The New York Sour cocktail is a stunning drink, and one of our favorite cocktails of all time.
It’s a euphoric combination of the spiciness of whiskey, the sour twist of lemon all crowned with a fruity ruby swirl of red wine.
Created in Chicago in the 1880s this variation of the already well-loved whiskey sour really gained popularity in New York, which seems to have accounted for its name. It’s not surprising that wine eventually found its way into a whiskey sour, as many cocktails during this time period were known to have been prepared with a “claret snap” or a drizzle of any red wine that would float gorgeously on top of a drink giving it a fruity spin and an attractive visual pop.
Your first sip of this cocktail is like a time-machine, instantly waking up your tastebuds and whisking your imagination back to pre-prohibition age tippling. Adding an egg white to the recipe is not required but has generally become popular since it adds a creamy texture as well as additional visual appeal due to the striking layering effect.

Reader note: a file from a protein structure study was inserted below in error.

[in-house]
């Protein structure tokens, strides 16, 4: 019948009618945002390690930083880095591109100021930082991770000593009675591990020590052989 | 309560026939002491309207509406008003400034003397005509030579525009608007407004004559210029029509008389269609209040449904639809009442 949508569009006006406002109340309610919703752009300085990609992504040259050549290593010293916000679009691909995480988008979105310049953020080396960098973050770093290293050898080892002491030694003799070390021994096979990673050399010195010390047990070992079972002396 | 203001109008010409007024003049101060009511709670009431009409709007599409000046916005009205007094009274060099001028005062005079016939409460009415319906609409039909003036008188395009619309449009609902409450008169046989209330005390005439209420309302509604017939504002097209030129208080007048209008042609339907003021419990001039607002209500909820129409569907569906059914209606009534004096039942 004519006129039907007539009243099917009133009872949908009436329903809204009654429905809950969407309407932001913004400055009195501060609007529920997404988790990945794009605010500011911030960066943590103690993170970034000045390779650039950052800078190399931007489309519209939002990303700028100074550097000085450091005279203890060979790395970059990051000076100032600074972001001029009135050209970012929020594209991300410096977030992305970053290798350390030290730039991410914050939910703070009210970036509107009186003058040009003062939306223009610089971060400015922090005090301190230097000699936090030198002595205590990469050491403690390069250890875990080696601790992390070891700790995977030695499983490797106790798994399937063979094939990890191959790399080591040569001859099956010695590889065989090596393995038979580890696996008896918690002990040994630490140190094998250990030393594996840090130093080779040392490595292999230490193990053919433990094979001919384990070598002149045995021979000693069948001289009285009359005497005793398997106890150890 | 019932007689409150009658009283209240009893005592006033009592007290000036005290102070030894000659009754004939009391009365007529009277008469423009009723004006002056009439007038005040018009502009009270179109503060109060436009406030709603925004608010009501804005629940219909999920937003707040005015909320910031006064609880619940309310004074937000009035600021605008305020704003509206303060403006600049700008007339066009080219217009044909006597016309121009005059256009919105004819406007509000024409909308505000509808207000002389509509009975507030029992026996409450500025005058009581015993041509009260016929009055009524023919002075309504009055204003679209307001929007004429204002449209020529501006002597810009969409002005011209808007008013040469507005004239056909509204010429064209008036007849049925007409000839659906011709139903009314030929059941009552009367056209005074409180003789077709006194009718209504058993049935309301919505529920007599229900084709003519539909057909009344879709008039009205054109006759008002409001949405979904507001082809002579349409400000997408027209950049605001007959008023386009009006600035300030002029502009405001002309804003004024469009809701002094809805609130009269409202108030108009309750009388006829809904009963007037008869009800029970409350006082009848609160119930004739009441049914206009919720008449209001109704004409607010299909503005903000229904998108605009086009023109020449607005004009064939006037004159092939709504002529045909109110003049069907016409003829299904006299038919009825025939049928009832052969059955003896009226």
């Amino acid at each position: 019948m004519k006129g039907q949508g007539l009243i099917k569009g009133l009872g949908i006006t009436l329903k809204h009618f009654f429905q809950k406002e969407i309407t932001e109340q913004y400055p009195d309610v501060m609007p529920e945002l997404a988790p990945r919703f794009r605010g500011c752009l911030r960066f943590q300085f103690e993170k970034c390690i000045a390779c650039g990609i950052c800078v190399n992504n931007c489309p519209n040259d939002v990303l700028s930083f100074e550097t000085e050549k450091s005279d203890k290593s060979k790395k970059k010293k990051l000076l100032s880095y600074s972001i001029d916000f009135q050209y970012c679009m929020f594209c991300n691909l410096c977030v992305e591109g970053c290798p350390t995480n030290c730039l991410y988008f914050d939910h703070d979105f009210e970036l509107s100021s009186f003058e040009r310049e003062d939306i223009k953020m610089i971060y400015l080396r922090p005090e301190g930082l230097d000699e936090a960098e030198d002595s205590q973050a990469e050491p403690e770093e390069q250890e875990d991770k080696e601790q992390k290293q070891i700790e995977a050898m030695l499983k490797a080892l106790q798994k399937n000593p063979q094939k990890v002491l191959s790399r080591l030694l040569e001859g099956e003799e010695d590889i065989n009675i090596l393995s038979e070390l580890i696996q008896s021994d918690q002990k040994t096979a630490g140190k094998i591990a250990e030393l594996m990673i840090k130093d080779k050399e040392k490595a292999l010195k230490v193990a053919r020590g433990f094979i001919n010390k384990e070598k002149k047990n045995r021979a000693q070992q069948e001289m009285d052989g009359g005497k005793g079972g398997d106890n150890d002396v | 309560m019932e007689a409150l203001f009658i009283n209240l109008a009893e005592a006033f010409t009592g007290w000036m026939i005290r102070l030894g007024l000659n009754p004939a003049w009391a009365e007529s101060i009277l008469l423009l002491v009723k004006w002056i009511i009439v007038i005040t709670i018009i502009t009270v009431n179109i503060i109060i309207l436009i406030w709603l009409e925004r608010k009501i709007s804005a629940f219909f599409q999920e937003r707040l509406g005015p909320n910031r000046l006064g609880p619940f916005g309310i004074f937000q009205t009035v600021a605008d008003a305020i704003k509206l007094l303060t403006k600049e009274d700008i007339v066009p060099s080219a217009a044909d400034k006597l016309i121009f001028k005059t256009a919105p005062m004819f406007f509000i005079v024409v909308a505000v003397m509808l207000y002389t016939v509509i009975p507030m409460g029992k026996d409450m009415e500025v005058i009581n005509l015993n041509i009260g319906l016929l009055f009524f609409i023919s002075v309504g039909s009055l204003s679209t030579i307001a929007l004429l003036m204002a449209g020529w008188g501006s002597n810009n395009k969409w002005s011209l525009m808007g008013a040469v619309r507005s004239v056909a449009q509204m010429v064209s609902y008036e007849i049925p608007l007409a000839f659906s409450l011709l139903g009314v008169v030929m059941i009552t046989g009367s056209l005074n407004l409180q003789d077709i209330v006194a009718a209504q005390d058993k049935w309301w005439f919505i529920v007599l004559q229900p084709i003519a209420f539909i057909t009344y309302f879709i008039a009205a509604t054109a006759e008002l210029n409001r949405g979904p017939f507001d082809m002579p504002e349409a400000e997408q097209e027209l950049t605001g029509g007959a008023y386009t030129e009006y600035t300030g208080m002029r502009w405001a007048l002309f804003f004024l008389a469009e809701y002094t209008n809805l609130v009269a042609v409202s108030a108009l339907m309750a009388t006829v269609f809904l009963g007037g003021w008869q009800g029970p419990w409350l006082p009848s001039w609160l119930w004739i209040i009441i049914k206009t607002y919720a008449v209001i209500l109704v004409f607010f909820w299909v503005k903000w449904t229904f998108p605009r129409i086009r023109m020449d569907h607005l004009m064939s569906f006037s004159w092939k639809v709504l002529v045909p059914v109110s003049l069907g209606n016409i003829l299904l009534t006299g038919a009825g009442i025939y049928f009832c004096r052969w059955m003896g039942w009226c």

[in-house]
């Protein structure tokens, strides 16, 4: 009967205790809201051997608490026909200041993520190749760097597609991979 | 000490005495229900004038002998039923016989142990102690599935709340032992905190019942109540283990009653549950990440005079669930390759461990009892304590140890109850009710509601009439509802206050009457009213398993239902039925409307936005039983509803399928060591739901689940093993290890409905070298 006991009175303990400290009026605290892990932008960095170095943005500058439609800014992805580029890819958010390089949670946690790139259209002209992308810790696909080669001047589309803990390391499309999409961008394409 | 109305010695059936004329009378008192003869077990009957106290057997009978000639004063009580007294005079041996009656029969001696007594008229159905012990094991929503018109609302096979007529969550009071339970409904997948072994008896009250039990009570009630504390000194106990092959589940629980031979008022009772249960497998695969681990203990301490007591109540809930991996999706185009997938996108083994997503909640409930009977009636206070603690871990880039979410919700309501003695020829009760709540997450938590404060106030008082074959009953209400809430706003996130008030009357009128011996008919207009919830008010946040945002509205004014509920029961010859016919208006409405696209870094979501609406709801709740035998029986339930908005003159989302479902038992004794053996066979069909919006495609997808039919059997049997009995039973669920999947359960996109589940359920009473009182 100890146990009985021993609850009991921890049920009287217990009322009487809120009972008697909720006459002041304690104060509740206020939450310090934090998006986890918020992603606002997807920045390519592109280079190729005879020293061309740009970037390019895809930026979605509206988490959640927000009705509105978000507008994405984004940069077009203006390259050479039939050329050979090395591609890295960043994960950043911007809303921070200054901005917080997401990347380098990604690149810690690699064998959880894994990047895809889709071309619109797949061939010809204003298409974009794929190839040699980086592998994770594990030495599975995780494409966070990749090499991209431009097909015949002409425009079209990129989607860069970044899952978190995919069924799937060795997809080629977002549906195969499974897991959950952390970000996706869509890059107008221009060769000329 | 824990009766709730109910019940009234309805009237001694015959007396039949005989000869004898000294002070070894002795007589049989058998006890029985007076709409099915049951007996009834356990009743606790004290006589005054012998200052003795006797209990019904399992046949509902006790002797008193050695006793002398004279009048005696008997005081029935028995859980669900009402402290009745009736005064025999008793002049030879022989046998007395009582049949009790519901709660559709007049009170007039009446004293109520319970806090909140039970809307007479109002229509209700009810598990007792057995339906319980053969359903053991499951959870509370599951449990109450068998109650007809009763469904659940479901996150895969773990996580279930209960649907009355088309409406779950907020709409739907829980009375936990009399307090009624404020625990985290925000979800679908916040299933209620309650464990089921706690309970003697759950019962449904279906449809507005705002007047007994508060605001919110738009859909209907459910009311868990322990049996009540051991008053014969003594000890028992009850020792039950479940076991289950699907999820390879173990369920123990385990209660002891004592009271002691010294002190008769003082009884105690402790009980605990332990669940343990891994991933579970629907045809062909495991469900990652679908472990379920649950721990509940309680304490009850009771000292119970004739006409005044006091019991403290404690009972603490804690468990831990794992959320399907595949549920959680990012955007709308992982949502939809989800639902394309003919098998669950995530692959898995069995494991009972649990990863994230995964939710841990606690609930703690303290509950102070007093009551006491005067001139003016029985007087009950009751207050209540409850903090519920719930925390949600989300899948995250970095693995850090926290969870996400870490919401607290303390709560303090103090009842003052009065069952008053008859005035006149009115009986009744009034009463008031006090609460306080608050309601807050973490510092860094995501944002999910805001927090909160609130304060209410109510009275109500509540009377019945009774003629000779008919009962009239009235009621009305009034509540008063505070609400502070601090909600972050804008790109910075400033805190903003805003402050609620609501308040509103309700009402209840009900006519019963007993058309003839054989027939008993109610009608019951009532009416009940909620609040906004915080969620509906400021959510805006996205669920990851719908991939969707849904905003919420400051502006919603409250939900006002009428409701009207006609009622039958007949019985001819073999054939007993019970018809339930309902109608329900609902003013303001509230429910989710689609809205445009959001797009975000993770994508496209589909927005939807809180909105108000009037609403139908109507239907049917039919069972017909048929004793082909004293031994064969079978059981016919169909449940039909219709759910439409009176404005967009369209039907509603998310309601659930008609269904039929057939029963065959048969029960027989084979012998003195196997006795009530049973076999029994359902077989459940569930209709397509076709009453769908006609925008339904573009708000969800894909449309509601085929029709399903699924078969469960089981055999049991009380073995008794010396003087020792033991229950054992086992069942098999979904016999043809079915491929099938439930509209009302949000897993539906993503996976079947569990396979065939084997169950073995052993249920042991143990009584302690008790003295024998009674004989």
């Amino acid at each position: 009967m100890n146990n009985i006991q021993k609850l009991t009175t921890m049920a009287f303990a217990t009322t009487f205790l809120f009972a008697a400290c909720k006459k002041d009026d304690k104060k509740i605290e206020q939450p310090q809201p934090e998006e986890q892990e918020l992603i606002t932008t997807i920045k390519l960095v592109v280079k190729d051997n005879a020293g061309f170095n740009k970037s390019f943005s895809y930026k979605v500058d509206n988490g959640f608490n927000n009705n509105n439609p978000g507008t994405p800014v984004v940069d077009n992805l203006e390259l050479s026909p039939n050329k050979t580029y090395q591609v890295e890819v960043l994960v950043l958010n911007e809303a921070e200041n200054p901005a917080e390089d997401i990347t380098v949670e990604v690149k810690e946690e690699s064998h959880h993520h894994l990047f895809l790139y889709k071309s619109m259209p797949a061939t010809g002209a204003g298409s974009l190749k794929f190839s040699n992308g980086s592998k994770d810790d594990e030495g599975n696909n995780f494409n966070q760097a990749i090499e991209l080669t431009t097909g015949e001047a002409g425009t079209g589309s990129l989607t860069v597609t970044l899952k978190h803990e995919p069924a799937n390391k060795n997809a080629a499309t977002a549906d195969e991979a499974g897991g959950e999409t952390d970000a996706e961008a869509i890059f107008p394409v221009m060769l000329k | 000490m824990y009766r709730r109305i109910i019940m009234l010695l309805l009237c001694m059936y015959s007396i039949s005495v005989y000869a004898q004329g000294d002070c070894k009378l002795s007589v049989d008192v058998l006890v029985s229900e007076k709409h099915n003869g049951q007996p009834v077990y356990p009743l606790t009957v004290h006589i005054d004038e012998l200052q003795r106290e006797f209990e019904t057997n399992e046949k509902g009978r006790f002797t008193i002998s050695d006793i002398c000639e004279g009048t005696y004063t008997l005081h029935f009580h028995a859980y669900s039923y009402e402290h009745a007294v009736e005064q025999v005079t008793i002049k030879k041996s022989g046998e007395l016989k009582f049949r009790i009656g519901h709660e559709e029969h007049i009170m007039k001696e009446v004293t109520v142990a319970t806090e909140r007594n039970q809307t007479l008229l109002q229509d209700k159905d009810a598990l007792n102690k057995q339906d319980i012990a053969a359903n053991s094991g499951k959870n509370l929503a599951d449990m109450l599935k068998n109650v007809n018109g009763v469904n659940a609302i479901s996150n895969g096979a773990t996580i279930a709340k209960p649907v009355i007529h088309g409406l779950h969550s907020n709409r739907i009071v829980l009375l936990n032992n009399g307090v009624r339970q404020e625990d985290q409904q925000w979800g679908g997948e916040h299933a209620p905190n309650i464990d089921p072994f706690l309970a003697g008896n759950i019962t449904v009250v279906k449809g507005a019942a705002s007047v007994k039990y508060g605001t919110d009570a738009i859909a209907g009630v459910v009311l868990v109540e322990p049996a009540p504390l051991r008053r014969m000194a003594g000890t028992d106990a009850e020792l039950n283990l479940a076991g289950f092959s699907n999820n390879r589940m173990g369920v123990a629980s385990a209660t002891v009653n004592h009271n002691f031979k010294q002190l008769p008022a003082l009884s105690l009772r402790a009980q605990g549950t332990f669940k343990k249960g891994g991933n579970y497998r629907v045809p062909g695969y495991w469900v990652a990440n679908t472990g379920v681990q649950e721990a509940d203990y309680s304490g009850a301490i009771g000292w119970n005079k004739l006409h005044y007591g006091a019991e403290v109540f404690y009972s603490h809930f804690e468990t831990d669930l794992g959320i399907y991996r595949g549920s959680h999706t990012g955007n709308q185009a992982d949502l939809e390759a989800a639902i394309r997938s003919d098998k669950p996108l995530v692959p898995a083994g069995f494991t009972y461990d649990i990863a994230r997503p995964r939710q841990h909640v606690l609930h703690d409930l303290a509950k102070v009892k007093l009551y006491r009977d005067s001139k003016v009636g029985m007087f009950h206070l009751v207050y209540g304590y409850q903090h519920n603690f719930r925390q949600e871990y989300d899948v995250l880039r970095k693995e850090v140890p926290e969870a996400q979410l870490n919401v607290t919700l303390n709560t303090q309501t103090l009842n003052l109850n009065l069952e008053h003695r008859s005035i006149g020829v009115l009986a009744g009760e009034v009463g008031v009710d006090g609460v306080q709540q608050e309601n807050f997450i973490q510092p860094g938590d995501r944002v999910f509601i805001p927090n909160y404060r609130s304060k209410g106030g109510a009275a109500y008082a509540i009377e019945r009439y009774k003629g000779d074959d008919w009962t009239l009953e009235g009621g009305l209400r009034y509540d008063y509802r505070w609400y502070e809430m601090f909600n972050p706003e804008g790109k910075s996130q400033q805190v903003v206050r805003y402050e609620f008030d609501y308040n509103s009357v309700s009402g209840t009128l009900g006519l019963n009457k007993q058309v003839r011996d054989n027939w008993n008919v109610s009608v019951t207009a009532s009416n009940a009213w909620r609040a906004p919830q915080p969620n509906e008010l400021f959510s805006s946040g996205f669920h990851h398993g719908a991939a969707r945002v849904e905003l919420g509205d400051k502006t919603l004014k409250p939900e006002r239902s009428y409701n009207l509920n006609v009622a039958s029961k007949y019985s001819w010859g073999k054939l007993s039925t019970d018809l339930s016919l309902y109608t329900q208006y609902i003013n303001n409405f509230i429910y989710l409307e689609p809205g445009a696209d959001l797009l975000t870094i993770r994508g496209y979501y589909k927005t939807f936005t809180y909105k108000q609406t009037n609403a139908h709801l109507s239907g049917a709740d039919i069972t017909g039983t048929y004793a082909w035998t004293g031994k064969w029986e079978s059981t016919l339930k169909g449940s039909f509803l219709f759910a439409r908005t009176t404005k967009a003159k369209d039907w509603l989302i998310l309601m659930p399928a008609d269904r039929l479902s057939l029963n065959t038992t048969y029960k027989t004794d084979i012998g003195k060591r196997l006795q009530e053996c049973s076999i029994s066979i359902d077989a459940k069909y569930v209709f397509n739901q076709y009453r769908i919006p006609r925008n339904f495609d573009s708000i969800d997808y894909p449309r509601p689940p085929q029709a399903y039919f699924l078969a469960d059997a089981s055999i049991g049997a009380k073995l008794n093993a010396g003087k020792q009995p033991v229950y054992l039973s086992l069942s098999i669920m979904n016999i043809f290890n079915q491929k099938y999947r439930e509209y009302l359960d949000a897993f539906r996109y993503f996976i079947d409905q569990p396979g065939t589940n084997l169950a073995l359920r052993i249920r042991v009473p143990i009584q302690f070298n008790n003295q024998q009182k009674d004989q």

The best red wines to use for this drink will be anything fruity, such as a Malbec or Rioja. Sometimes we swap out the lemon juice with lime juice for an extra dimension to the “sour” part of this drink, but that’s a matter of personal preference. See the classic recipe below, and be sure to let us know what wine and whiskey you used in your own New York Sour.
- ¾ oz Simple Syrup
- 1 oz lemon juice
- 2 oz whiskey
- 1 egg white (optional)
- 1 oz of Malbec wine, or another dry red
- In a cocktail shaker, add simple syrup, lemon juice, whiskey and the egg white. Close the shaker and "dry" shake (without ice) vigorously for about 15 seconds.
- Open the shaker and add about three cube of ice and shake vigorously again for about 20 seconds.
- Pour the contents of the shaker through a strainer into a lowball glass, and allow the foamy head from the eggwhite to form for a few seconds.
- Gently pour the wine into the cocktail glass, over the back of a spoon to prevent splashing and to allow the wine llayer to float under the eggwhite.